Executive remuneration remains a hot topic and changes to the directors' remuneration report of a quoted company are scheduled to come into force for financial years beginning on or after 1 October 2013. This article looks at the recent BIS FAQs designed to help stakeholders understand how the changes will affect them. We also look at the revised draft of the regulations which will implement the reforms and the work of the Financial Reporting Lab in shaping them. We also consider briefly the recent NAPF letter to the Chairmen of the remuneration committees of FTSE 350 companies.

For financial years beginning on or after 1 October 2013 the directors' remuneration report for a quoted company will need to consist of:

  • a statement by the chair of the remuneration committee,
  • the company's policy on directors' remuneration (remuneration policy), and
  • information on how the remuneration policy was implemented in the relevant financial year (implementation report).

A quoted company for these purposes means a company registered in the UK and with equity listed on the main market in London (but not AIM), officially listed in an EEA State or admitted to dealing on the New York Stock Exchange or Nasdaq.

The remuneration policy must set out the company's approach to every element of directors' remuneration, including recruitment and loss of office payments. Shareholders will have a binding vote on a resolution to approve the directors' remuneration policy and companies will have to seek shareholder approval at least every three years, or more frequently if a company wishes to change the policy. Once its remuneration policy is approved, a company will only be permitted to make payments permitted by the policy unless it seeks separate shareholder approval for a payment.

The implementation report will set out how the remuneration policy has been implemented in the relevant financial year, including a requirement to include a single figure for the total pay received by a director in that year. Shareholders will have an annual advisory vote on a resolution to approve the implementation report. If the advisory vote on the implementation report is not approved in a year when the remuneration policy has not been put to a binding vote, the company must seek shareholder approval for its remuneration policy in the following financial year.

A statement will have to be published as soon as possible if a director leaves office, setting out payments the director has received or will receive in the future.

The devil, of course, is in the detail but as yet neither the primary legislation (The Enterprise and Regulatory Reform Bill) nor the secondary legislation (the Large and Medium-sized Companies and Groups (Accounts and Reports) (Amendment) Regulations 2012) (Directors' Remuneration Regulations) to implement these changes have been finalised. There have, however, been some recent developments aimed at progressing and informing understanding of the changes to come.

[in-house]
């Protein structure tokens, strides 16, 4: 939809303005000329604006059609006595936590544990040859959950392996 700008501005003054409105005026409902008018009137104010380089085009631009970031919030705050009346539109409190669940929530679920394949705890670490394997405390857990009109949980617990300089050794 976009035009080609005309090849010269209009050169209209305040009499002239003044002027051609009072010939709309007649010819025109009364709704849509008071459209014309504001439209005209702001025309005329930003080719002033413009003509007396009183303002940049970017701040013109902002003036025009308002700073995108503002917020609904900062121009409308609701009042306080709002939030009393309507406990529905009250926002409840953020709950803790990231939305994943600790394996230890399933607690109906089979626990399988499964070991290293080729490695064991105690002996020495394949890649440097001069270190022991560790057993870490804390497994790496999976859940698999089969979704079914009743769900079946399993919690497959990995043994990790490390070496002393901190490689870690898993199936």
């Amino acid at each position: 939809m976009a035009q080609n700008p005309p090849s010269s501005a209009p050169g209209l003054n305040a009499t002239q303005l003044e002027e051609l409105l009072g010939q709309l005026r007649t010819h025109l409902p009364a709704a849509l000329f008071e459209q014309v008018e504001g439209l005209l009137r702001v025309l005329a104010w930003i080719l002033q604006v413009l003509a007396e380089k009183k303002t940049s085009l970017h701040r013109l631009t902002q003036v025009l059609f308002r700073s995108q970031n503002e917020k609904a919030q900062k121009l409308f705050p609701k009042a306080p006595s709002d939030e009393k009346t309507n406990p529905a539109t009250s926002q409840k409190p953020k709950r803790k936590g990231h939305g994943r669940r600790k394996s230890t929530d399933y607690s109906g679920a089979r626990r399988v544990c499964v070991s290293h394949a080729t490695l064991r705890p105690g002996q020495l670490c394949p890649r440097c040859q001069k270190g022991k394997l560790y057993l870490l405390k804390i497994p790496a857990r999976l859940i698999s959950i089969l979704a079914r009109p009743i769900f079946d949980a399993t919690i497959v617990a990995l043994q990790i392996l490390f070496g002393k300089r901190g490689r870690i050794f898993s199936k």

BIS FAQs on directors' remuneration reforms

The Department of Business Innovation & Skills recently published a set of Frequently Asked Questions designed to help stakeholders understand how and when they will be affected by the reforms. The FAQs provide a helpful guide to what the changes will mean in practice and cover the following areas:

  • the scope of the new framework
  • by when companies need to comply with the new regime
  • more detail on the voting procedures described briefly above
  • remuneration reports – what should go in them and when
  • the restrictions on remuneration payments
  • the restrictions on loss of office payments
  • the impact on existing contracts and other legal arrangements
  • what happens if unauthorised payments are made.

Until the legislation is approved by Parliament the details of the reforms may change. If further changes are made, BIS will, if necessary, update the FAQs to reflect the final text of the legislation.

Revised draft Remuneration Regulations published

In March BIS published a second draft of the Directors' Remuneration Regulations for consultation. The two week consultation closed on 25 March. The revised draft reflects comments received by BIS since the first draft of the Regulations was published in June 2012. We reported on the first draft of the Regulations in our July newsletter, click here to read the article.

There are a number of technical changes in the revised draft – moving the requirements for the disclosure of certain information from the remuneration policy to the implementation report and vice versa. Some other points to note are:

  • the requirement for a statement by the "chair of the remuneration committee" obviously assumes the existance of such a committee. There is, however, no legal requirement to have a remuneration committee and although most London listed companies do (reflecting the Corporate Governance Code), such a committee may not be required for UK companies listed overseas
  • if the remuneration policy is not being put to a vote the Directors' remuneration report must state when the remuneration policy was approved and where it can be found by shareholders, whether on the company's website or in some other place
  • more detail is given on the information required to be included in the statement by the chair of the Remuneration Committee. It needs to include "key messages" on remuneration, the context in which decisions have been made and major changes during the year. There is currently uncertainty as to what "key messages" includes and it has been suggested that this phrase should be deleted